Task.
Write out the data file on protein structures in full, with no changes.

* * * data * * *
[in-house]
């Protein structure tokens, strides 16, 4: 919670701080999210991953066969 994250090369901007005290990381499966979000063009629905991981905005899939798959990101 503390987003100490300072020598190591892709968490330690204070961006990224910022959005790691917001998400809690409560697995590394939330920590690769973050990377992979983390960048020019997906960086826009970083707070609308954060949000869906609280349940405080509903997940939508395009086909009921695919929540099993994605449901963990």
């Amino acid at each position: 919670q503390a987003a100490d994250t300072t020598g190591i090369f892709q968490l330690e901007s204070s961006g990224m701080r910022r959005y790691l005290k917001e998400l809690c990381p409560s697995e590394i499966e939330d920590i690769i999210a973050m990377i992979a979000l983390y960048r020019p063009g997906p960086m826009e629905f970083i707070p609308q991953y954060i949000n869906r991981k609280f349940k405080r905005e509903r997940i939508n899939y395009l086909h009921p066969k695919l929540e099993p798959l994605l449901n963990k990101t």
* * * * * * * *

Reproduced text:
[in-house]
């Protein structure tokens, strides 16, 4: 919670701080999210991953066969 994250090369901007005290990381499966979000063009629905991981905005899939798959990101 503390987003100490300072020598190591892709968490330690204070961006990224910022959005790691917001998400809690409560697995590394939330920590690769973050990377992979983390960048020019997906960086826009970083707070609308954060949000869906609280349940405080509903997940939508395009086909009921695919929540099993994605449901963990």
């Amino acid at each position: 919670q503390a987003a100490d994250t300072t020598g190591i090369f892709q968490l330690e901007s204070s961006g990224m701080r910022r959005y790691l005290k917001e998400l809690c990381p409560s697995e590394i499966e939330d920590i690769i999210a973050m990377i992979a979000l983390y960048r020019p063009g997906p960086m826009e629905f970083i707070p609308q991953y954060i949000n869906r991981k609280f349940k405080r905005e509903r997940i939508n899939y395009l086909h009921p066969k695919l929540e099993p798959l994605l449901n963990k990101t």